Monday, June 28, 2010

Children of Earth: What Children are For, and How We May Use Them

(Apparently it is polite to note that this article contains "spoilers," or revelations about the plot of the works discussed, in this case Children of Earth, the third season of a BBC Doctor Who spin-off called Torchwood.)



An alien race known as the 456 comes to earth and demands 10% of earth's children - or they will destroy the human race.

What do they want with the children? A child previously abducted by the 456 is shown partially dismembered and physically attached to an alien's body, puppet-like. The child feels no pain and will never die; his eyes gaze out with a vacant, vaguely pleading expression. Why do the aliens do this? The human children produce chemicals that the aliens find pleasurable.

The situation is one of raw horror. A person of normal empathetic capabilities will find it absolutely horrifying for a child to be used in this way - cut up and attached to an alien to live forever as his drug factory. In the television show, a government worker who is informed his children will be among the 10% sacrificed to the alien overlords kills his children (and himself) rather than hand them over to this fate. Many of us might share this reaction.

What if, however, instead of kidnapping existing children, the alien could breed its own human children (in vats, say) for this purpose? Would that be wrong? The answer to this question gives us insight into the morality of creating children under normal circumstances.

One objection to the 456 creating children to use as drug factories is that although the children will not "feel pain," they will suffer a horrible, endless existence. But horrible by whose standards? If the 456 does not create the children, they won't exist at all. Isn't a painless, eternal existence as the appendage of an alien better than none at all? Can we even compare the two? What standard could we use to decide whether a proposed existence is "too horrible"?

A second objection is that it contemplates using children for very selfish reasons. "Child-as-drug-factory" is about as selfish as you can get in terms of motivation for creating a child. But are ordinary human motivations any less selfish? We do not ordinarily inquire into motives for creating children. Should we?

The proponent of procreation must explain, I think, why it is wrong for the 456 to create children to use as chemical factories, but not wrong for ordinary humans to have babies for such motives as personal enjoyment and a feeling of immortality.

See also The Austrian Basement and Beyond for a similar thought experiment.

13 comments:

  1. Oh yes! I agree wholeheartedly!

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  2. Phew, this one really hit me in the gut. Human centipedes, and now this! Ancillary question: Do you suppose there are some folks who would actually volunteer to have this procedure performed on them to attain eternal life? As bizarre as it seems, I suspect there are a few.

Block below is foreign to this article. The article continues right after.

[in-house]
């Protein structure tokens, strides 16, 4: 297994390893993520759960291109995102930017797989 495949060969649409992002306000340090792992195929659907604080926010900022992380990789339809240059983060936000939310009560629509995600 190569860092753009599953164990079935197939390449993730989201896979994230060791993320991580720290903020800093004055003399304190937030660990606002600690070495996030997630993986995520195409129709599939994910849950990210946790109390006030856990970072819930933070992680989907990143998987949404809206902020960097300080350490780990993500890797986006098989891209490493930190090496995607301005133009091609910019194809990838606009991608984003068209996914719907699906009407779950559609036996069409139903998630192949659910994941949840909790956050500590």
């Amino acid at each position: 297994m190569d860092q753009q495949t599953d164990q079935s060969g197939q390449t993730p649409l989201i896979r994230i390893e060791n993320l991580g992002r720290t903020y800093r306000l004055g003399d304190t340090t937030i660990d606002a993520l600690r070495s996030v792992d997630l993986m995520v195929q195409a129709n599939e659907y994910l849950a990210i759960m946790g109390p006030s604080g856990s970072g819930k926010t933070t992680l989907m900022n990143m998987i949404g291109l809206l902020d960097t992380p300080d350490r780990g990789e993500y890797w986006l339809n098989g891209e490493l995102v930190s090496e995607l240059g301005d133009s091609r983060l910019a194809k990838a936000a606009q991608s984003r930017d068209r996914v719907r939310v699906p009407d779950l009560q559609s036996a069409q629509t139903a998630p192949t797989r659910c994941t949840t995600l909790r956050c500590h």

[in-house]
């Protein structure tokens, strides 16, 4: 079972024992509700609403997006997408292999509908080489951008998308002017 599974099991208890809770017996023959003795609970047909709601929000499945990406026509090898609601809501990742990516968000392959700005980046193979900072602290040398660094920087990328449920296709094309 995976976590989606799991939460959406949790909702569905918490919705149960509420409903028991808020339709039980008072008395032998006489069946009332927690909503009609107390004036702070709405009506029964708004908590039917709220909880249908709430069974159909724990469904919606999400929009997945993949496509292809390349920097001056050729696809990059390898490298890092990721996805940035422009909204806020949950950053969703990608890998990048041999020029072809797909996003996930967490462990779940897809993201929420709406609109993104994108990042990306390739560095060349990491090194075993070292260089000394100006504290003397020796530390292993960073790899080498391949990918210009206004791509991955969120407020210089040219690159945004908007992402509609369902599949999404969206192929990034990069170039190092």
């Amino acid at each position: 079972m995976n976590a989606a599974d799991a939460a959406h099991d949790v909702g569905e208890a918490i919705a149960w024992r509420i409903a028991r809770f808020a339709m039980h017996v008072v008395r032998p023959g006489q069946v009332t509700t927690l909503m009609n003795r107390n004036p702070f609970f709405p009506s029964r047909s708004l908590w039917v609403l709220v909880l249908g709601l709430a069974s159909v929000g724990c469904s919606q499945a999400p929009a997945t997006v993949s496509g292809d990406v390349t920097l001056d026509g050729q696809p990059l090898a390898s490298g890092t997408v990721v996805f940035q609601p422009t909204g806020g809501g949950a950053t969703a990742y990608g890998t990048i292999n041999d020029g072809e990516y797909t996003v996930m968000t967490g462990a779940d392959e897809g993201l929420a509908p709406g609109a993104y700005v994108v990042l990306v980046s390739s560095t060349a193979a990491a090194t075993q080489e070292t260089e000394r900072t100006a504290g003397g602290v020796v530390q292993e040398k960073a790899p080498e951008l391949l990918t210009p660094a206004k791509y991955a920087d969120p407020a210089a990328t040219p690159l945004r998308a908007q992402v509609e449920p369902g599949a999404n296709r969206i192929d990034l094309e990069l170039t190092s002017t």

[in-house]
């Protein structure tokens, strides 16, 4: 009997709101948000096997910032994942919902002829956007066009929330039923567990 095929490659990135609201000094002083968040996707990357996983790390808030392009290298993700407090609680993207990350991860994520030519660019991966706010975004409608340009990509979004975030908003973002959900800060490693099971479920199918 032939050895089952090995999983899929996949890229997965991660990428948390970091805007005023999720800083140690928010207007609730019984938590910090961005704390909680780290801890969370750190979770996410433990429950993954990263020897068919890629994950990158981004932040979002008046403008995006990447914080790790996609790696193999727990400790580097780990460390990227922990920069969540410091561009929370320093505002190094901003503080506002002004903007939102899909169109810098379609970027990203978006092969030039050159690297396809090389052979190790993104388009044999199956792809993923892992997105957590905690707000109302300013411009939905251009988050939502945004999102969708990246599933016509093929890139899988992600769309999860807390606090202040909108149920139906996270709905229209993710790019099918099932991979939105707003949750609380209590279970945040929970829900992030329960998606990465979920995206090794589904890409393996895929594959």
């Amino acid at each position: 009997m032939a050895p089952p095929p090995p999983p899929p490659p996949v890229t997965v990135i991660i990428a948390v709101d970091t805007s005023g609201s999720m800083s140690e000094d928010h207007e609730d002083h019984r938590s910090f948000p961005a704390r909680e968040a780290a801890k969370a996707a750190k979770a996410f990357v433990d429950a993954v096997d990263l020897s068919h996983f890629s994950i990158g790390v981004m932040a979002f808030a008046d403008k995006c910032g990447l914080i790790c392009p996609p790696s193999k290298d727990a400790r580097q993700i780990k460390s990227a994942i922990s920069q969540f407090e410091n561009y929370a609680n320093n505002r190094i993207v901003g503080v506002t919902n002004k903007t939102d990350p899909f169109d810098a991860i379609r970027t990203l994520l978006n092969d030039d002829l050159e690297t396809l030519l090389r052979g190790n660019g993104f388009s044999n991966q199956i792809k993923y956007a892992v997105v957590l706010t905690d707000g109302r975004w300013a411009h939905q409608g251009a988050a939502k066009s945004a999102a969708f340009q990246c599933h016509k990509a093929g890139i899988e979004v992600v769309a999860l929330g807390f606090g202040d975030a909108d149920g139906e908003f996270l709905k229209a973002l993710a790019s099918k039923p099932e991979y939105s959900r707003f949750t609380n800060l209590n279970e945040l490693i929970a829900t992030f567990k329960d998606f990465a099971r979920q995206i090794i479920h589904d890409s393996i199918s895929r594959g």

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  3. This also seems pertinent to the question of Christian parents taking the chance that their children might wind up in Hell, which seems a far more horrible proposition.

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  4. Do you suppose there are some folks who would actually volunteer to have this procedure performed on them to attain eternal life? As bizarre as it seems, I suspect there are a few.

    I know one dude.

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  5. An Atheist Forums discussion on this post is here.

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  6. It strikes me that these children's existence is actually much better than anything that is currently available. People who exist now do feel pain, after all. And yet people would agree that "raw horror" is a pretty good way of describing what these aliens do. Probably because they wouldn't like a bunch of meanie aliens taking away their dolls.

    Or maybe it's because "there's no hope" for the children as alien drug factories. Whatever hope may be. In cases of ordinary procreation, breeders can console themselves with thinking that their offspring will find similar hope and meaning by breeding, too. I think when Jim wrote "hope is my enemy", he was definitely on to something.

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  7. Well, but then it can perhaps safely be assumed that what was meant here is physical pain. And even though it is not free of physical pain, my existence now is certainly better than that of these children; imagine the endless, unescapable ennui!

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  8. Interesting post. I would liek to add one thing:

    "If the 456 does not create the children, they won't exist at all. Isn't a painless, eternal existence as the appendage of an alien better than none at all?"

    I would argue no, as an entity which never exists knows not what it's missing out on.